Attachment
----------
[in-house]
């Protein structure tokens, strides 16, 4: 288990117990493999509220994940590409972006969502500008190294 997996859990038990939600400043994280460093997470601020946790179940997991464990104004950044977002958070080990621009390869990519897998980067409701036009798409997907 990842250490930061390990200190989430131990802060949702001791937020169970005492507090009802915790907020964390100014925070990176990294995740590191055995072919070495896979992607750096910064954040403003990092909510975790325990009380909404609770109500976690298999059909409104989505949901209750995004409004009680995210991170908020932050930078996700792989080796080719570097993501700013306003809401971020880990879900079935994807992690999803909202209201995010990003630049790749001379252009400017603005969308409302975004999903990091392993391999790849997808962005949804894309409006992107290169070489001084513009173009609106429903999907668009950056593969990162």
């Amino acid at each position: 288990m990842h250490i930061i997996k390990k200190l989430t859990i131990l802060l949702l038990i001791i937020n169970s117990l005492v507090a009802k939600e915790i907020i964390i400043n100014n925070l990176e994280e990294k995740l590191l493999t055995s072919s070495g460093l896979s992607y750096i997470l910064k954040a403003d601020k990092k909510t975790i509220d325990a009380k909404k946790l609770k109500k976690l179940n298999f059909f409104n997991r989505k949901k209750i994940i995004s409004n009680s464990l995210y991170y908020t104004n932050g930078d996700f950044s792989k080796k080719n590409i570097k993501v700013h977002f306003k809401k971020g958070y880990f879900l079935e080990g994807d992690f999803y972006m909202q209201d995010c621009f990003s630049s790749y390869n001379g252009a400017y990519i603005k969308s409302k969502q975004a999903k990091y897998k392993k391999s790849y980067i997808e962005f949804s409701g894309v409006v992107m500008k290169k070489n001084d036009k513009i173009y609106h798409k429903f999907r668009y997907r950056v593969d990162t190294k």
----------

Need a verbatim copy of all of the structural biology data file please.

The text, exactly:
[in-house]
């Protein structure tokens, strides 16, 4: 288990117990493999509220994940590409972006969502500008190294 997996859990038990939600400043994280460093997470601020946790179940997991464990104004950044977002958070080990621009390869990519897998980067409701036009798409997907 990842250490930061390990200190989430131990802060949702001791937020169970005492507090009802915790907020964390100014925070990176990294995740590191055995072919070495896979992607750096910064954040403003990092909510975790325990009380909404609770109500976690298999059909409104989505949901209750995004409004009680995210991170908020932050930078996700792989080796080719570097993501700013306003809401971020880990879900079935994807992690999803909202209201995010990003630049790749001379252009400017603005969308409302975004999903990091392993391999790849997808962005949804894309409006992107290169070489001084513009173009609106429903999907668009950056593969990162």
């Amino acid at each position: 288990m990842h250490i930061i997996k390990k200190l989430t859990i131990l802060l949702l038990i001791i937020n169970s117990l005492v507090a009802k939600e915790i907020i964390i400043n100014n925070l990176e994280e990294k995740l590191l493999t055995s072919s070495g460093l896979s992607y750096i997470l910064k954040a403003d601020k990092k909510t975790i509220d325990a009380k909404k946790l609770k109500k976690l179940n298999f059909f409104n997991r989505k949901k209750i994940i995004s409004n009680s464990l995210y991170y908020t104004n932050g930078d996700f950044s792989k080796k080719n590409i570097k993501v700013h977002f306003k809401k971020g958070y880990f879900l079935e080990g994807d992690f999803y972006m909202q209201d995010c621009f990003s630049s790749y390869n001379g252009a400017y990519i603005k969308s409302k969502q975004a999903k990091y897998k392993k391999s790849y980067i997808e962005f949804s409701g894309v409006v992107m500008k290169k070489n001084d036009k513009i173009y609106h798409k429903f999907r668009y997907r950056v593969d990162t190294k």